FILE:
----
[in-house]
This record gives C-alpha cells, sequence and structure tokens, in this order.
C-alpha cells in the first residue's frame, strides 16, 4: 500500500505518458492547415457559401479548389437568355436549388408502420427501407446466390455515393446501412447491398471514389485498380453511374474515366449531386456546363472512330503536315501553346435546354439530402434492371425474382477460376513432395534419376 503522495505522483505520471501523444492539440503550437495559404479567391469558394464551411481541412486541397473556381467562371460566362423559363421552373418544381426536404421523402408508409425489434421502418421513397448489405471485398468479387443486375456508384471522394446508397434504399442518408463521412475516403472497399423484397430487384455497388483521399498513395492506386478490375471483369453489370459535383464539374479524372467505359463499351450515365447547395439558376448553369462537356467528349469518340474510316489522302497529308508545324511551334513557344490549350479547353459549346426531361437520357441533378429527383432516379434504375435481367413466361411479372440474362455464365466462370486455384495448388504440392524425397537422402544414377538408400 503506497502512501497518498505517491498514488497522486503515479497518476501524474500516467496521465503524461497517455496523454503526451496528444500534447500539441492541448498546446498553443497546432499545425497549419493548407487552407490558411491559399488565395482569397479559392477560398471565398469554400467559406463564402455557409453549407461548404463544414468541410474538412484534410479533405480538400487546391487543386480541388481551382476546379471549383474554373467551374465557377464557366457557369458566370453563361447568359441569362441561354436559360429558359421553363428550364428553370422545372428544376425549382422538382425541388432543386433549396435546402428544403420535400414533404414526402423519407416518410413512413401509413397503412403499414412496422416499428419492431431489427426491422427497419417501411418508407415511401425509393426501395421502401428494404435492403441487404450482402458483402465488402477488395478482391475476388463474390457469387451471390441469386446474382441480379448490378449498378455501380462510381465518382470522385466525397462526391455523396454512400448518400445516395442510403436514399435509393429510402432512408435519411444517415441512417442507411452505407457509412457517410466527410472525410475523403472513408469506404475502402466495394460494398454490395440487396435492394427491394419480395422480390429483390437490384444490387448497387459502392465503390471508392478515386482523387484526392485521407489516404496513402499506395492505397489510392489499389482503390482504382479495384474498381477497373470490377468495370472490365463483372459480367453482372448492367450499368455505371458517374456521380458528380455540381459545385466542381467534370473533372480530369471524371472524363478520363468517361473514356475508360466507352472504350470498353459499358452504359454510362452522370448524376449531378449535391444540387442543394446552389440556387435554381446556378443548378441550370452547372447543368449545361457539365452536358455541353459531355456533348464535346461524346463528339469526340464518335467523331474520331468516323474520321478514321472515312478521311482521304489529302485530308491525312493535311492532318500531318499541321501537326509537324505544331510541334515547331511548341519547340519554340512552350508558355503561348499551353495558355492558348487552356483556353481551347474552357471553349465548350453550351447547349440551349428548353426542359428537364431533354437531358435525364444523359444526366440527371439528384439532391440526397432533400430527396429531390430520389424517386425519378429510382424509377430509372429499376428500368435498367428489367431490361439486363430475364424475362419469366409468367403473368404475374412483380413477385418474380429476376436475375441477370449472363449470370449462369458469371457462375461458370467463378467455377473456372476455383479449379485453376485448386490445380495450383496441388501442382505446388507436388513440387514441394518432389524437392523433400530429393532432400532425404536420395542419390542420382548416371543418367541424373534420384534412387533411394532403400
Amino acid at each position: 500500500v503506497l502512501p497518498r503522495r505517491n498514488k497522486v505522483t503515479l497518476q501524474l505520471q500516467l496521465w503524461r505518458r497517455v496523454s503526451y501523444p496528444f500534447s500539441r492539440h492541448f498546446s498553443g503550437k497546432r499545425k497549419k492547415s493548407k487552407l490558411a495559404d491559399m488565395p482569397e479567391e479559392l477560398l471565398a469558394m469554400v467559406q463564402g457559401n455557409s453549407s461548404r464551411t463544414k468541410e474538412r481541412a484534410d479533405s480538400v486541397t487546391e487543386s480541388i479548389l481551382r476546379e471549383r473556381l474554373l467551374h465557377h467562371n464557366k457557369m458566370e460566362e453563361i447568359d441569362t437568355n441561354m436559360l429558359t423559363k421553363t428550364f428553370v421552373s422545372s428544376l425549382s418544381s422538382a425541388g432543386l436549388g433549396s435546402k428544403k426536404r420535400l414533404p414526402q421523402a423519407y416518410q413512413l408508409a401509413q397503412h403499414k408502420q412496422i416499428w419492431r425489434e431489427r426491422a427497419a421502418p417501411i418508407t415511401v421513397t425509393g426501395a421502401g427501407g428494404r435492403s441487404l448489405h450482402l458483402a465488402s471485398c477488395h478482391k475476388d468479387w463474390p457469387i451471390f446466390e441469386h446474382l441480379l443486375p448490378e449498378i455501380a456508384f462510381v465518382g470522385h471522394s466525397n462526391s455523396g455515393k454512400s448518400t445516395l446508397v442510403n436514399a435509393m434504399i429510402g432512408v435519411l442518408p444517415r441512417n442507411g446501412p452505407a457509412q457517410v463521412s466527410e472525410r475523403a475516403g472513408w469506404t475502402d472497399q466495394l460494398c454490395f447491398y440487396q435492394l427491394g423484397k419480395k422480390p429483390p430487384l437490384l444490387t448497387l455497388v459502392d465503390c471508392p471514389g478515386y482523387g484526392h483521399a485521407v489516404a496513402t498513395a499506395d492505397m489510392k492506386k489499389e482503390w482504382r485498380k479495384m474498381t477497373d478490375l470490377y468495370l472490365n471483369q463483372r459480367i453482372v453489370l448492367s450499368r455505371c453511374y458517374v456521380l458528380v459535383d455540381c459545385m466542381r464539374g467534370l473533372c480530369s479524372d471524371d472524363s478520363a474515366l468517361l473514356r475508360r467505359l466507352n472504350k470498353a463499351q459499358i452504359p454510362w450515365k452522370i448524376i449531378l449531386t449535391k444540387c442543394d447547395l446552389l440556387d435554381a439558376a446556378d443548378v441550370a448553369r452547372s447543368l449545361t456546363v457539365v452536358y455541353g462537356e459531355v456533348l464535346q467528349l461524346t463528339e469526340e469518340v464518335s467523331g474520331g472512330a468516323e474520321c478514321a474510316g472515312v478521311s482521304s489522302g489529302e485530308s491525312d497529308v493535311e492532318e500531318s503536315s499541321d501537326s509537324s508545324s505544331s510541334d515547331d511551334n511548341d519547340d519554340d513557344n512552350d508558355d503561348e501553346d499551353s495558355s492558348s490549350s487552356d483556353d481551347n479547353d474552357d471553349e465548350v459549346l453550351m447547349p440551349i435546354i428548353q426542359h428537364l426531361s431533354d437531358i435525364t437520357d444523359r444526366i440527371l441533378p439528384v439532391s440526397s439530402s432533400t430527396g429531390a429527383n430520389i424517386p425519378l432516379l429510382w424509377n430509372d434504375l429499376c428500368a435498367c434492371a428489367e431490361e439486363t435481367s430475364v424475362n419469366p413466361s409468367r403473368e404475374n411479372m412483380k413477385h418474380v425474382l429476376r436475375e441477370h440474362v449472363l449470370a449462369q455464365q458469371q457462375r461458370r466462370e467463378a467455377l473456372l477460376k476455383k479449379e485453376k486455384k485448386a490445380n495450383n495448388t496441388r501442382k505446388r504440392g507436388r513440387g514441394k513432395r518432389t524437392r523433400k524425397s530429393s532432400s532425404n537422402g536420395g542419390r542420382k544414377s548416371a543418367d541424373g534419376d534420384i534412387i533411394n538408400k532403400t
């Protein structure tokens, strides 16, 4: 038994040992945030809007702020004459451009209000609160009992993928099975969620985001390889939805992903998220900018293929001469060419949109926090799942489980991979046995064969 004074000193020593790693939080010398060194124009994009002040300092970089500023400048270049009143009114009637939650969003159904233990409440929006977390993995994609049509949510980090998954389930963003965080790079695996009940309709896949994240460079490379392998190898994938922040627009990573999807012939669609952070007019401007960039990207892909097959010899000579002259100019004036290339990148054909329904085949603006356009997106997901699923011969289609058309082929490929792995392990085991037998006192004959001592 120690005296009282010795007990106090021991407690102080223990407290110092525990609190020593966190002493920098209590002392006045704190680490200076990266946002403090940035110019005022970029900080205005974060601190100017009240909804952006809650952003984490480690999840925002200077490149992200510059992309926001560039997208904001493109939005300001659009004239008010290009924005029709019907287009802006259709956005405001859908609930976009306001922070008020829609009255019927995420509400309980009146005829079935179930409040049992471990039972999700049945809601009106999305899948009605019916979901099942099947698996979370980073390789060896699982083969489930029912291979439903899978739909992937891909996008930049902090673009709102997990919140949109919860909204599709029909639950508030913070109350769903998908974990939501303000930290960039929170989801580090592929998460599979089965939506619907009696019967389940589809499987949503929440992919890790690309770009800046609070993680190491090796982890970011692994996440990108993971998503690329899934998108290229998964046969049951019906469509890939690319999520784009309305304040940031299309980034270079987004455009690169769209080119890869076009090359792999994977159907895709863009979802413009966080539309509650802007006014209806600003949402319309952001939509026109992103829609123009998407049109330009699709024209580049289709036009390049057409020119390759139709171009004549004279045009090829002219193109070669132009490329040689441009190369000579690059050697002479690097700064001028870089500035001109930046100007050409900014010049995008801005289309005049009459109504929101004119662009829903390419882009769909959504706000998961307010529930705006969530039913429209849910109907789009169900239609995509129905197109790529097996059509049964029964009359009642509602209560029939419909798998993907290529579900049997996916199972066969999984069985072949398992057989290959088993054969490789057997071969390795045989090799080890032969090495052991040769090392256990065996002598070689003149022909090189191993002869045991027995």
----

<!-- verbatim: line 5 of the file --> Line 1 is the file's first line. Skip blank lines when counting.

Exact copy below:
């Protein structure tokens, strides 16, 4: 038994040992945030809007702020004459451009209000609160009992993928099975969620985001390889939805992903998220900018293929001469060419949109926090799942489980991979046995064969 004074000193020593790693939080010398060194124009994009002040300092970089500023400048270049009143009114009637939650969003159904233990409440929006977390993995994609049509949510980090998954389930963003965080790079695996009940309709896949994240460079490379392998190898994938922040627009990573999807012939669609952070007019401007960039990207892909097959010899000579002259100019004036290339990148054909329904085949603006356009997106997901699923011969289609058309082929490929792995392990085991037998006192004959001592 120690005296009282010795007990106090021991407690102080223990407290110092525990609190020593966190002493920098209590002392006045704190680490200076990266946002403090940035110019005022970029900080205005974060601190100017009240909804952006809650952003984490480690999840925002200077490149992200510059992309926001560039997208904001493109939005300001659009004239008010290009924005029709019907287009802006259709956005405001859908609930976009306001922070008020829609009255019927995420509400309980009146005829079935179930409040049992471990039972999700049945809601009106999305899948009605019916979901099942099947698996979370980073390789060896699982083969489930029912291979439903899978739909992937891909996008930049902090673009709102997990919140949109919860909204599709029909639950508030913070109350769903998908974990939501303000930290960039929170989801580090592929998460599979089965939506619907009696019967389940589809499987949503929440992919890790690309770009800046609070993680190491090796982890970011692994996440990108993971998503690329899934998108290229998964046969049951019906469509890939690319999520784009309305304040940031299309980034270079987004455009690169769209080119890869076009090359792999994977159907895709863009979802413009966080539309509650802007006014209806600003949402319309952001939509026109992103829609123009998407049109330009699709024209580049289709036009390049057409020119390759139709171009004549004279045009090829002219193109070669132009490329040689441009190369000579690059050697002479690097700064001028870089500035001109930046100007050409900014010049995008801005289309005049009459109504929101004119662009829903390419882009769909959504706000998961307010529930705006969530039913429209849910109907789009169900239609995509129905197109790529097996059509049964029964009359009642509602209560029939419909798998993907290529579900049997996916199972066969999984069985072949398992057989290959088993054969490789057997071969390795045989090799080890032969090495052991040769090392256990065996002598070689003149022909090189191993002869045991027995």